A cursory review of the utility companies, their fuel mix and strategies, shows they will not be the refiners’ saviours. Their demand for liquid hydrocarbon fuels to generate power is dwindling as they opt for renewables and cleaner abundant liquefied natural gas.
The question for refiners is how to survive when the current by-product of the refining process - high sulphur fuel oil - is in oversupply, and the bottom of the barrel is now an on-purpose, on-specification product?
It is not just one component of the product pool they need to consider, it is the shift in demand and price of all production streams.
The key considerations are: (i) Location of the refinery; (ii) Crude oil grades used as feedstock (looking beyond the historical crude diet and considering forward possibilities); (iii) Availability and future prices of crudes; (iv) Complexity of the refinery and availability of residue destruction, residue upgrading and sulphur removal capacity; (v) Availability of compatible and economic blending components; and (vi) Access to new bunkering locations.
There will be winners as well as losers; take the right actions now to assure prosperity.
It really doesn’t have to be all doom and gloom for the refineries that will feel the squeeze under the new IMO 2020 regulations.
Viewing the challenges from a ‘molecular management’ perspective, analysing the current state of the refinery industry and what changes can be made appropriately and optimally for each individual refinery prior to the enforcement deadline will provide opportunity for many refiners to prosper.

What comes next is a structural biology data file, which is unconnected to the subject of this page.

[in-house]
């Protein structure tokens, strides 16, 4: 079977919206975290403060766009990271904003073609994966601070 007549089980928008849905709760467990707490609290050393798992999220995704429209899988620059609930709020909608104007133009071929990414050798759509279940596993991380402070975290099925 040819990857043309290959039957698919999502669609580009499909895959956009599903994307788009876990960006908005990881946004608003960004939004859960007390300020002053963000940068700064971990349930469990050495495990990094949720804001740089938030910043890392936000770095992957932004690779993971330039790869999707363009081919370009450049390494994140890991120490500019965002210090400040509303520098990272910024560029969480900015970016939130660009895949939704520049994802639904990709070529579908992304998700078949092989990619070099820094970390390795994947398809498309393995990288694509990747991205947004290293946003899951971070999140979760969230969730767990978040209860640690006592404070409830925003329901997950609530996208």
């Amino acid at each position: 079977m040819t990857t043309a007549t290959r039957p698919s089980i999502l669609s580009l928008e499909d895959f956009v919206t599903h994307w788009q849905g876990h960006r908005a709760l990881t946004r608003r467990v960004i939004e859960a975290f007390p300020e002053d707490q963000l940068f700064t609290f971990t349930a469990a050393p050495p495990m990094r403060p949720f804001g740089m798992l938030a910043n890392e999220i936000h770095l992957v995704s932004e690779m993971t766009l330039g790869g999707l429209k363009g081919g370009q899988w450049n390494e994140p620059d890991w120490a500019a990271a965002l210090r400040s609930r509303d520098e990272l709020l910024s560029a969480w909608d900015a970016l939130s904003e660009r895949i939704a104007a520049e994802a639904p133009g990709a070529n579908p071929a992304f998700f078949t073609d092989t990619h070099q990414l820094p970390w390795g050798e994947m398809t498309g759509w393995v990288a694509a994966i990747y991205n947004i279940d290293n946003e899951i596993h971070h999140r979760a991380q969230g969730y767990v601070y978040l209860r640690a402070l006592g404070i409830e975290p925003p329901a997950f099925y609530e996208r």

Refiners can take advantage of market uncertainties by enhancing operating flexibility.
The options are numerous and the problem is complex. The risk is high given the complexity of the issues and the urgency.
Completing feasibility analysis with simple linear LP-type technology will inevitably lead to bad decisions.
Rigorous simulation and optimisation is the only path to accurate analysis and therefore to reliable and robust decisions for the refiner.
The need to understand the highly inter-twined (and non-linear) implications on crude, hydrogen demand, energy adjustments, and sulphur recovery capacity will allow refiners to make decisions about the right blend of assets and operating strategies that remain robust to evolving market conditions and make the most sense for that location.
In addition, real-time data integration and advanced controls as well as newly emerging cloud-based capabilities will systematise margin capture, driving realised operations closer to the optimum, sustainably.
However, with less than two and a half years to go, refiners must act now.
Refiners must access the remaining choices available and make the best decisions to mitigate the regulation’s impact. This requires deep, expert analysis to develop a strategic path forward.
Refiners suffering today from overcapacity and over-production may fortuitously be able to future-proof themselves by implementing new margin-boosting technology to produce the cleaner fuels that the shipping industry will require.
Continuous modelling and optimisation of the refinery’s strategies can assure continued compliance without sacrificing margin capture.
The winners will not only be refiners who adopt this smart approach, but consumers will also benefit. If refineries fail to adopt optimal strategies, that cost will be passed to consumers at the pump; if refineries follow a course based on rigorous analysis and implementation they will remain efficient and competitive, and the consumer will be saved from having to suffer the full impact.
Andy Roberts is Global Practice Executive, Production Optimisation at KBC.